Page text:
News flash: Jeffrey Loria says something stupid

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Maybe it really is a news flash and not just an ironic one. Loria usually does stupid thins as opposed to saying them publicly. I’ll leave that analysis to someone who can stomach thinking about Jeff Loria for more than the time it takes me to do this post and then go cleanse my psyche with non-Loria thoughts.

Anyway, here’s Jeffy, unhappy with how the Marlins are doing:

“I’m not happy,’ he said in the clubhouse during the seventh inning of Florida’s 6-3 loss to Tampa Bay. Asked about his team’s play so far, Loria quickly vented his frustration.

“Uninspired baseball … Inconsistent and not acceptable. Very few guys have focused on what they’re here for. Very few … I know it’s only spring training, but it’s time to take a look in the mirror. We’re better than this. It’s time to show it. We need to be playing as a team and we need to hit.”

It’s spring freakin’ training. And while one can identify bad habits and bad signs in any given player over the course of the spring, I have yet to see any study whatsoever that shows a link between a team’s overall performance in spring training and how they do in the regular season.

And really, that’s what Loria’s on about here: the losses. Because nowhere in his quotes does he identify actual problems with the team other than the losses. He dismisses injuries — which is one of the few things that are relevant about spring training — and talks about “effort” and “inspiration” and other intangible hokum about which he knows very little. It’s the kind of thing you hear guys discussing in sports bars and on talk radio. Any serious baseball person knows that Loria is speaking in empty platitudes here. The Marlins haven’t won in spring training while he’s been down there. That’s all he knows. Boo-freakin’-hoo, Jeff, it’s irrelevant.

But there is something awesome about the story: the accompanying photo of Loria holding a stopwatch or a cell phone or something while “checking the pitch speed on Jhan Marinez.” As if he knows something about baseball other than how to make money in it and destroy franchises.  It’s like a fantasy camp for billionaire art collectors who fancy themselves scouts or GMs or something.  Cute!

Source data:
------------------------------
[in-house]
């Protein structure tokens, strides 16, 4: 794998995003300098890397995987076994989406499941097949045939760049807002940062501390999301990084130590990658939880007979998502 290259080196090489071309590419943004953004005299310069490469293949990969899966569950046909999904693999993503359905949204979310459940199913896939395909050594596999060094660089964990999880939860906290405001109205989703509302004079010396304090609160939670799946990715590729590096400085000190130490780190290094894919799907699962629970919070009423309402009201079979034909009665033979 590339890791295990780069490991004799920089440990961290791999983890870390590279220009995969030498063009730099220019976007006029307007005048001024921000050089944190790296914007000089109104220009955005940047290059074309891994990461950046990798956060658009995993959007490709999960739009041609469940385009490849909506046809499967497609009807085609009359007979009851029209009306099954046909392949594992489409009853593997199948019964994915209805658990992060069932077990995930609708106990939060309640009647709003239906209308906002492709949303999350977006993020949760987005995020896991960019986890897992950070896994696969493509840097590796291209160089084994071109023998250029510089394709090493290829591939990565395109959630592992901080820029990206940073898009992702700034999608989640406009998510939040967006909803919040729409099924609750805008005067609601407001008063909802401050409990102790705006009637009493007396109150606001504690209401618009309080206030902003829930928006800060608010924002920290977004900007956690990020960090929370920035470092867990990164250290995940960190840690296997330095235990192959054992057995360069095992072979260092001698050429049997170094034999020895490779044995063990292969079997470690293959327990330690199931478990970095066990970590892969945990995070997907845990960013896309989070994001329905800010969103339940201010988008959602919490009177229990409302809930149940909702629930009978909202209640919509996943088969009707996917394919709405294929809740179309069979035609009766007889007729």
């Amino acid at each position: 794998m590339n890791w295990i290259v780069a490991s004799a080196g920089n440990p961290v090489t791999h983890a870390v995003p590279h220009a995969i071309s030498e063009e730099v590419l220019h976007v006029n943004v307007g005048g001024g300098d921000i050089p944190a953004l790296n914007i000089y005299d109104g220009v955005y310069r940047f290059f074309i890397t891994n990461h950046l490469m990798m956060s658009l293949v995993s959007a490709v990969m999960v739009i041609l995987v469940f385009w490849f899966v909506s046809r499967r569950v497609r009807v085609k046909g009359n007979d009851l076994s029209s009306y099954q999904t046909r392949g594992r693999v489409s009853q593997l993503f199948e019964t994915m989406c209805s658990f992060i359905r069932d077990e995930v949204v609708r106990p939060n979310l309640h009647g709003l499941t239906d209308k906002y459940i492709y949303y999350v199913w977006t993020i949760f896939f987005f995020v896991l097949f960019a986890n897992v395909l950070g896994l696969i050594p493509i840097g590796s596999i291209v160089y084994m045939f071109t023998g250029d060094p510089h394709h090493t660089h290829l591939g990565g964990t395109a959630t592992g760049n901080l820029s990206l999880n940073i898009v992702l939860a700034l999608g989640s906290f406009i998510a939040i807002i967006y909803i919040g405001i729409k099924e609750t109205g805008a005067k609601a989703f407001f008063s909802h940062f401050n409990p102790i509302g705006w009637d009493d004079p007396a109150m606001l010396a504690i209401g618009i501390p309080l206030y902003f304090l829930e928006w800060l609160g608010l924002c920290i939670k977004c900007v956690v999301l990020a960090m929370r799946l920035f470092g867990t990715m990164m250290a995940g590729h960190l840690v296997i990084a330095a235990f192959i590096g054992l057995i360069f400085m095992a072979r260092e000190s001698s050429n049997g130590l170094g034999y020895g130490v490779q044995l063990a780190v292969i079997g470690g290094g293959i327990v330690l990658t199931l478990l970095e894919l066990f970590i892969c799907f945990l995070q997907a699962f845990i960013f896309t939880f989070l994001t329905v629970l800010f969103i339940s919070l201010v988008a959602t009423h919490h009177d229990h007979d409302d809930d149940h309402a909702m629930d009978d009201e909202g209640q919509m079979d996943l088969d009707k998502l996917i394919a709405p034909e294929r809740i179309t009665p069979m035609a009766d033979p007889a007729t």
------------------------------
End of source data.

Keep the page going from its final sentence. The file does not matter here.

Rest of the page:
Justin Turner is a postseason monster

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A not-insignificant amount of the Dodgers’ success in recent years has to do with the emergence of Justin Turner. In his first five seasons with the Orioles and Mets, he was a forgettable infielder who had versatility, but no power. The Mets non-tendered him after the 2013 season, a move they now really regret.

In four regular seasons since, as a Dodger, Turner has hit an aggregate .303/.378/.502. His 162-game averages over those four seasons: 23 home runs, 36 doubles, 83 RBI, 80 runs scored. And he’s also a pretty good third baseman, it turns out. The Dodgers have averaged 95 wins per season over the past four years.

Turner, 32, has gotten better and better with each passing year. This year, he drew more walks (59) than strikeouts (56), a club only five other players (min. 300 PA) belonged to, and he trailed only Joey Votto (1.61) in BB/K ratio (1.05). He zoomed past his previous career-high in OPS, finishing at .945. His .415 on-base percentage was fourth-best in baseball. His batting average was fifth-best and only nine points behind NL batting champion Charlie Blackmon.

It doesn’t seem possible, but Turner has been even better in the postseason. He exemplified that with his walk-off home run to win Game 2 of the NLCS against the Cubs. Overall, entering Wednesday night’s action, he was batting .363/.474/.613 in 97 postseason plate appearances. In Game 4, he went 2-for-2 with two walks, a single, and a solo home run. That increases his postseason slash line to .378/.495/.659, now across 101 plate appearances. That’s a 1.154 OPS. The career-high regular season OPS for future first-ballot Hall of Famer Albert Pujols was 1.114 in 2008, when he won his third career MVP Award. Statistically, in the postseason, Turner hits slightly better than Pujols did in the prime of his career. Of course, we should adjust for leagues and parks and all that, but to even be in that neighborhood is incredible.

In the age of stats, the concept of “clutch” has rightfully eroded. We don’t really allow players to ascend to godlike levels anymore like the way we did Derek Jeter, for instance. (Jeter’s career OPS in the playoffs, by the way, was a comparatively pitiful .838.) Turner isn’t clutch; he’s just a damn good hitter whose careful approach at the plate has allowed him to shine in the postseason and the Dodgers can’t imagine life without him.